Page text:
She's still indebtted to Rhysand - the wicked High Lord of the terrifying Night Court and their bond requires she spend one week a month with him for enternity. Outraged, Tamlin is willing to do anything posible to save Feyre from Rhysand's clutches and break the bond between them.

Also, it seems a war between Prythian and Hybern is inevitable. So there's that.

People - I'm not going to go into specifics here because I don't want to give anything away.
Here's what is so much better about the second book without spoilers:

  • Continued world building. Prythian is expanded so much more in this book. It's a huge world, unique its own way and all encompassing. I loved it! The reader experiences more than one realm in this book and it is so much more fun. Can I go live in the Night Court?
  • Character development is on point. In ACOTAR, Feyre was mortal. She was inexperienced and naive. In ACOMAF she's really coming into her own as a strong primary character. The character development of the supporting cast is so much better than the first book. Finally, we have some great supporting characters that readers can root for.
  • All the Ships! I'm not naming them - you have to read to decide which ships you're about. All I can say is please please please don't sink the ships, SJM!!!
  • Better plot development. I felt so much of the first book was world building that the plot came second. The second book allows the reader to catch on to the main plot of the story (along with all of the subplots) a lot faster in the second book. 
If you're looking for a good fantasy trilogy to sink your teeth into, I cannot recommend this series enough. Unless I read the third book and SJM sinks all the ships. In which case, I will be forced to retract my review. Please don't make me do it, SJM.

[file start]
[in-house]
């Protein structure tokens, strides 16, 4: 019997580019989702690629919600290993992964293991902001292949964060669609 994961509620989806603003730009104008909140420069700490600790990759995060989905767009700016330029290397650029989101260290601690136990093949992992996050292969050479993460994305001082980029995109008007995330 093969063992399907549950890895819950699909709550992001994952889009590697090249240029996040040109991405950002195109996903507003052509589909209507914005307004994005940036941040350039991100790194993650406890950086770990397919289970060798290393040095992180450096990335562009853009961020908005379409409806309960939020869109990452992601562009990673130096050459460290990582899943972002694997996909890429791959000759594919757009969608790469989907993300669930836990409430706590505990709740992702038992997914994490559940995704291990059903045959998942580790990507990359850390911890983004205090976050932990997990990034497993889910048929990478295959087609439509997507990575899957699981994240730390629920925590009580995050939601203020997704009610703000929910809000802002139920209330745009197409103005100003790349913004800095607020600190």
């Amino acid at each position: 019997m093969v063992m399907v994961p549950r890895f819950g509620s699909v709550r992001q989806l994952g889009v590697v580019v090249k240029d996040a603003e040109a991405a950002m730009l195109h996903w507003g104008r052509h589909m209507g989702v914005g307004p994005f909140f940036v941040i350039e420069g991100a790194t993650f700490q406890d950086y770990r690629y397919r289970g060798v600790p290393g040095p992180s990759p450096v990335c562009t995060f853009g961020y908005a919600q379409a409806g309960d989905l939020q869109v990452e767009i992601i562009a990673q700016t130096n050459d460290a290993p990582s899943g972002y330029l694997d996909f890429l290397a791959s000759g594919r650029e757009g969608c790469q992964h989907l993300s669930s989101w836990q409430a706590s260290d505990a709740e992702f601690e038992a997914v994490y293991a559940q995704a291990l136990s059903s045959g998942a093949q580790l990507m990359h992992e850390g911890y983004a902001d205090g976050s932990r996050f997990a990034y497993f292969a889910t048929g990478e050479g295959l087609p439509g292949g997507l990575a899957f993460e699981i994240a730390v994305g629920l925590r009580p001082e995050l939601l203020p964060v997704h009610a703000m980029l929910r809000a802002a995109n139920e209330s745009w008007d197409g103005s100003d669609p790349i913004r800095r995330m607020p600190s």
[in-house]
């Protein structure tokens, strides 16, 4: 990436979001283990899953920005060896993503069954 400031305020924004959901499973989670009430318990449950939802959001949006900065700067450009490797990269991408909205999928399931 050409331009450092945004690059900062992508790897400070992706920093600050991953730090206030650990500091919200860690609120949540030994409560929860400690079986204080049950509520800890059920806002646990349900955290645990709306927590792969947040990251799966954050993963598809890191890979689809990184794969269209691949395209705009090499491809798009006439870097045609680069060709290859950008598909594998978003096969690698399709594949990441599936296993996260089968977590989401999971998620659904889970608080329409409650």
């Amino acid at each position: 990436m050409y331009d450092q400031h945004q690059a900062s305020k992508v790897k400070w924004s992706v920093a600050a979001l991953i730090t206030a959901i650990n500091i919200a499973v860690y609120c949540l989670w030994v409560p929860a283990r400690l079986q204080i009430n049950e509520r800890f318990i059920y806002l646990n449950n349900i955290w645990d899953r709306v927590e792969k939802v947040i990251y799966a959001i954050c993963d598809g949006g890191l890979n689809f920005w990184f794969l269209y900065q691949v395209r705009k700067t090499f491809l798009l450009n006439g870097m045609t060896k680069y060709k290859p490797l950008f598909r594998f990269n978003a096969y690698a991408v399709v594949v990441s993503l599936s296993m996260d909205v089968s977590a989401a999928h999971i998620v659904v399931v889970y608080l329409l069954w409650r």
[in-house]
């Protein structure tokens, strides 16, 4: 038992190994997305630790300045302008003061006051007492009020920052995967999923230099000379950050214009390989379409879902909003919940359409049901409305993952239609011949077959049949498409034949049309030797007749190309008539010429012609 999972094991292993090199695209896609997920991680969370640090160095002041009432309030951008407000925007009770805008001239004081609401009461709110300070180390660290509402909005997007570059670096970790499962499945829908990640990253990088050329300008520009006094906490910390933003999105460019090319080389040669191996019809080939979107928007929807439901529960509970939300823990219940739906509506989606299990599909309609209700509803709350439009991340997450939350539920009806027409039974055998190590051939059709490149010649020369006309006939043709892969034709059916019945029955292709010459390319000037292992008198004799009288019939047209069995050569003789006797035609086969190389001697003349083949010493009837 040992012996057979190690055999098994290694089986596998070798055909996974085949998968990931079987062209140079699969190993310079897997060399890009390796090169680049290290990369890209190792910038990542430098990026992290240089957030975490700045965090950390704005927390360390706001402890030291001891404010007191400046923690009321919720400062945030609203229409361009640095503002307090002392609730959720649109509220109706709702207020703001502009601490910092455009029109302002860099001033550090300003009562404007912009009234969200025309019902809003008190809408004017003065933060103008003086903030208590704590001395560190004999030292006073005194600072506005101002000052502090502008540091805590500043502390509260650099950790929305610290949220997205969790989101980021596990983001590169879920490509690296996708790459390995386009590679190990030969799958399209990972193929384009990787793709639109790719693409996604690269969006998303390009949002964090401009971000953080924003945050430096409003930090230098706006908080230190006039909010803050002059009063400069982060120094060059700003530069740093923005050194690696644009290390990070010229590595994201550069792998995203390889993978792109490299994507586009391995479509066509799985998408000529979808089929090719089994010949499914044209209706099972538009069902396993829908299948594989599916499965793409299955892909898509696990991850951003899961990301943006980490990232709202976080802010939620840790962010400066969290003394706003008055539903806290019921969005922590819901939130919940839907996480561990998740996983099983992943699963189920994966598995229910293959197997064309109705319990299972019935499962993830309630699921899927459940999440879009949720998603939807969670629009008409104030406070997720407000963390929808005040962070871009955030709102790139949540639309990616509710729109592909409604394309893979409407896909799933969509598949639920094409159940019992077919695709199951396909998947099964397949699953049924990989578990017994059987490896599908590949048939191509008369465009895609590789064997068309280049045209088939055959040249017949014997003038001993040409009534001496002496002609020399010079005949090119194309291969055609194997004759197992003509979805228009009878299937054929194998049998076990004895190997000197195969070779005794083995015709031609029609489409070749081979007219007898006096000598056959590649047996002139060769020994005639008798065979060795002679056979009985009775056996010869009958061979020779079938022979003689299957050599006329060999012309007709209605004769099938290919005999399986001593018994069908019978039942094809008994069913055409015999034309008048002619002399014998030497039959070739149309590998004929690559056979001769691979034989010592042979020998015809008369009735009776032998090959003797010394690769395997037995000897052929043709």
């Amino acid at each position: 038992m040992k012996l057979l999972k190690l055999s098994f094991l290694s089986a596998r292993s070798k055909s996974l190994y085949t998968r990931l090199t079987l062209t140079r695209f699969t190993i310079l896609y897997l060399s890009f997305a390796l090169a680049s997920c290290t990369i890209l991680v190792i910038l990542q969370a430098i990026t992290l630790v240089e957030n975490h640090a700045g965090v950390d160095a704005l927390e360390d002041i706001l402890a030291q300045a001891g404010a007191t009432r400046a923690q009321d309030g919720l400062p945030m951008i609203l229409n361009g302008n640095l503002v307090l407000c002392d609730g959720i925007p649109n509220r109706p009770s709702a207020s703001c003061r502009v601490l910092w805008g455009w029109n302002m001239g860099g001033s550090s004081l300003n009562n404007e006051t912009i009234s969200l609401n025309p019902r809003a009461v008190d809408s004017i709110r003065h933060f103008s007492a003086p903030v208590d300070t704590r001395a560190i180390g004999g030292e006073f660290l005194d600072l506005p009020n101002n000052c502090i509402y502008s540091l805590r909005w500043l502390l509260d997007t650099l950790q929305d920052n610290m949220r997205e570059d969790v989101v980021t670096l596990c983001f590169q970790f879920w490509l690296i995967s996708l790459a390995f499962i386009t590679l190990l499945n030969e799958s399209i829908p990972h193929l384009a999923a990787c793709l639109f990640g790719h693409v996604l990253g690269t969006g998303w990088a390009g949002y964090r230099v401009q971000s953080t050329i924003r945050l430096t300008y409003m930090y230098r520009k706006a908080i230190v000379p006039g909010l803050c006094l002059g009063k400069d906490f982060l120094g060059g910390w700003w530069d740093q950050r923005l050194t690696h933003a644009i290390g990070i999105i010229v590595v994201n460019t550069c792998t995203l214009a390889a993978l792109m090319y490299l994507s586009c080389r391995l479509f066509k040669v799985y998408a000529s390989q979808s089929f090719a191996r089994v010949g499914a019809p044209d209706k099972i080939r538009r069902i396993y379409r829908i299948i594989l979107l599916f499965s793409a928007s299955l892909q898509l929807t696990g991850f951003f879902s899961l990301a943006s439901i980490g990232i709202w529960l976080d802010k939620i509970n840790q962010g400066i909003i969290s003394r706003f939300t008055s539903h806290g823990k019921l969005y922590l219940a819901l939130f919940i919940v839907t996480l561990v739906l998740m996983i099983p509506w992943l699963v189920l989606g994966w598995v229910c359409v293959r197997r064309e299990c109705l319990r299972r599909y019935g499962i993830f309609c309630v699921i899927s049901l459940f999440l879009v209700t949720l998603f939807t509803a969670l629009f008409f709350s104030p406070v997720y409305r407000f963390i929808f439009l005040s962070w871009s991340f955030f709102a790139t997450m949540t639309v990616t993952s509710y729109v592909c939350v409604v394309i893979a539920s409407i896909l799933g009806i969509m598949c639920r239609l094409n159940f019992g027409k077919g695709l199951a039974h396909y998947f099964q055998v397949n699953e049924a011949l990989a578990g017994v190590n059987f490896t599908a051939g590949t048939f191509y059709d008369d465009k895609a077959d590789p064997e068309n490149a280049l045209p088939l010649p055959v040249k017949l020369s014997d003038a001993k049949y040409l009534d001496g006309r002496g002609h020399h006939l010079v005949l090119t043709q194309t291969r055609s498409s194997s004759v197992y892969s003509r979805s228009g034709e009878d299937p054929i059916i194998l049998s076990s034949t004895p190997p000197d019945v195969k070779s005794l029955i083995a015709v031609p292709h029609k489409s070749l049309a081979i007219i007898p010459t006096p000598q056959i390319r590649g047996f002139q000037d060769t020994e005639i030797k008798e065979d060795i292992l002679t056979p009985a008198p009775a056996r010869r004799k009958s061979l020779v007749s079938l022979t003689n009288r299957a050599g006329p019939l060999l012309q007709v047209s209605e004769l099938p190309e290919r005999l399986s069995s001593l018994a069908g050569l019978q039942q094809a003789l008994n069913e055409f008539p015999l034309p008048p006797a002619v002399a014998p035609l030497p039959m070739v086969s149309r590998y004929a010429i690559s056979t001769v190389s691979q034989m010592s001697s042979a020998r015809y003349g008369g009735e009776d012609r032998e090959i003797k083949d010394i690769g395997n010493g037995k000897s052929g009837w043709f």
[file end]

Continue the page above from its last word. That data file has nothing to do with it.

Keep the ships afloat and save Prythian.
Can't we all have what we want?

If you've read ACOTAR and ACOMAF what did you think?! 
I haven't read the Throne of Glass series, someone tell me if it's worth it.

PreOrder A Court of Wings and Ruin available May 2, 2017

Wayfarer (Passenger #2) and Why Wasn't this a Trilogy?

Remember that time last year when I read an absolutely wonderful YA timetravel  novel? I loved it. I raved about it! And then I had to wait for the second installment to see what would become of my beloved characters and their quest to destroy the astrolabe and save all humanity from the treacherous clutches of the Ironwoods.

So twelve months later we receive the second (and final installment) of the Passenger duology - Wayfarer.

And I'm not sure about you, but I found Wayfarer to be totally unsatisfying.
Before everyone jumps ship and flips me the bird, please let me be clear; I love this duology. I really liked Wayfarer, but I did not love the book in the same way I loved Passenger.

Here's why:

These books should have been part of a trilogy. A duology is not enough pages to adequately tell this story and keep everyone excited. I think a trilogy would have offered a better story arc and all of the questions would have been answered.